Every October my friend Andy and I take a trip to the Missouri River to celebrate the end of the guiding season. Late October is usually a great time to fish the “Mo” for its large and abundant trout.
Some folks throw streamers for big brown trout, while others like myself come for the baetis hatch. We planned the trip a few weeks ago picking the best days family and work obligations would allow.
Unfortunately, we couldn’t plan our trip around the weather. This year we decided to do some bird hunting as well with Andy’s new pointer. When Monday arrived we loaded the truck with dogs, shotguns and fishing gear. Expectations weren’t very high as we were in the midst of a record snowfall and cold spell.
We decided to hunt the first two days as high temperatures in Craig were predicted to be in the 20s with 20-30mph winds. Conditions were tough on dogs and hunters alike as we trudged through a foot and a half of snow with some drifts up to our waists. We all worked hard but most of the birds got up wild before we could get close enough for a shot.
Both of us got a few shots off at some Sharptail Grouse, but didn’t drop any. I guess some more practice at the trap club is in order. The biggest excitement of the two days hunting was towing a rancher and his wife out of a four-foot snow drift they attempted to drive through.
Day three arrived with higher hopes, thanks to temperatures in the 50s, light winds and overcast skies. Perfect weather for dry fly fishing.
We started the day nymph fishing and both landed several nice fish. Most fish were caught on a traditional pheasant tail in sizes #18 & 20. The day wore on into afternoon with only a few may fly duns on the surface and no risers.
I worried the hatch might not happen until we finally saw a pod of trout sipping flies off the surface at 3:30. I quickly switched to my dry fly rod rigged with one of the BWO emergers I had tied for the trip. I made two casts and hooked a small 14” rainbow that jumped several times.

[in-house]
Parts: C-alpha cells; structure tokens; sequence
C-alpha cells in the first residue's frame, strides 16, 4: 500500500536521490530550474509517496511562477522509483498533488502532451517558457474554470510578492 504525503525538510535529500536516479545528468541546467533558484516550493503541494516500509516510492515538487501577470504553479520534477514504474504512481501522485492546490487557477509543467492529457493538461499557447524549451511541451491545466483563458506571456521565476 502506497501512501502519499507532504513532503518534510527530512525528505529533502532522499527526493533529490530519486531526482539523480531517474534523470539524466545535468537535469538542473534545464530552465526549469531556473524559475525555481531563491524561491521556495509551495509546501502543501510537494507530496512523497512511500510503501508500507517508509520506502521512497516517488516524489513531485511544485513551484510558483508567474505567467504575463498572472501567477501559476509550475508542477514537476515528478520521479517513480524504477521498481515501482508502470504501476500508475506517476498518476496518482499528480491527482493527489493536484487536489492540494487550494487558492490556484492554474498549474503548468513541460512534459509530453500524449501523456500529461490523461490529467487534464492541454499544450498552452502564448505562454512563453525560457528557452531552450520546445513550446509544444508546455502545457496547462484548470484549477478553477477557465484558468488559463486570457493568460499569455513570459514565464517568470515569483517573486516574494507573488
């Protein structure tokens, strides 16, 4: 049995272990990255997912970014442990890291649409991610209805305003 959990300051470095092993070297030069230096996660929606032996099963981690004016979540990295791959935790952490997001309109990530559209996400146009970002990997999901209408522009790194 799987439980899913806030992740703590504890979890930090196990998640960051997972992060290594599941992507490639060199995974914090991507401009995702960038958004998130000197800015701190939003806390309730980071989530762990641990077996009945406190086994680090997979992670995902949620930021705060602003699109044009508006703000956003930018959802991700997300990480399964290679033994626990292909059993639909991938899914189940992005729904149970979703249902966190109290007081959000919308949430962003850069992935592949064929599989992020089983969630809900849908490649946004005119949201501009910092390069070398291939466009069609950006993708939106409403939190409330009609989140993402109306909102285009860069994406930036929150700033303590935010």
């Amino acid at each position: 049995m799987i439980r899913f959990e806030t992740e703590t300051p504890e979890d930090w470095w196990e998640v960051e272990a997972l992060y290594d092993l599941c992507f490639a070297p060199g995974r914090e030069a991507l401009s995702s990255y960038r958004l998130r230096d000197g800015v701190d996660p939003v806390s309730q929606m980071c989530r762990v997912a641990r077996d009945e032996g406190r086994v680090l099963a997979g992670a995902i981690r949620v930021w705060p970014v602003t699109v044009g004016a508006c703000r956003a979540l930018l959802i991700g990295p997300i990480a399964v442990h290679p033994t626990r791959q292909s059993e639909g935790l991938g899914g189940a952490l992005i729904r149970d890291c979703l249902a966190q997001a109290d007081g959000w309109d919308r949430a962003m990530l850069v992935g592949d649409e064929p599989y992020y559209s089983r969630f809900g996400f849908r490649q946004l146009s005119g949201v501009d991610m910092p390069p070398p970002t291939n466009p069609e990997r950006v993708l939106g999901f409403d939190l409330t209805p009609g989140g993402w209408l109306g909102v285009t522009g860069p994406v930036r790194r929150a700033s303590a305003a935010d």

A 14” trout is a good fish on most rivers but small on the Missouri. Recent surveys (2016) from FWP estimate 43% of the rivers 4,000 rainbows per mile are over 18 inches.
Fish continued to rise as we floated downriver. I had already missed a couple takes and broke off a good one when we anchored on another pod of risers.
Several fish stopped rising except one that appeared to be a smaller fish at the end of the run. I made a cast at the riser and as luck would have it the fly landed 2 feet above the trout in its feeding lane. The fly floated a few seconds then disappeared under a small dimple on the surface. I hesitated a second then lifted the rod to set the hook.
Immediately there was a silver explosion of trout and spray above the water. I realized I was into a good fish as it raced downstream to the sound of the screaming drag of my old Hardy reel. Andy asked if I would like him to chase the fish.
I quickly responded yes as the hook was a size 20 tied on 6x tippet and the line was almost into the backing. He pulled the anchor and pushed the boat downstream toward the fish. After several more runs and jumps a fat 19” rainbow was in the net. I revived and released the beautiful trout and realized my day was complete. My friend would fish the rest of the day as we floated and cast to risers. He managed to catch a few more trout with the biggest being a 17” rainbow.
Some folks measure success by the most or biggest fish caught. Yes, those days are great, but for me success can also be measured by a single moment or an experience. That moment in time when everything comes together, the right fly, perfect cast and landing a tough fish. The experience spent on the water with a friend or family member. That moment when the trout flew into the air will forever be burned into my memory. A memory that will get me through the long, dark winter ahead and fuel anticipation of the spring to follow.
Eddie Olwell of Stevensville's Fishs Eddy O has been fishing the waters of western Montana since 1977 and guiding since 1999. Olwell writes a regular column for the Ravalli Republic called Fish Tales.
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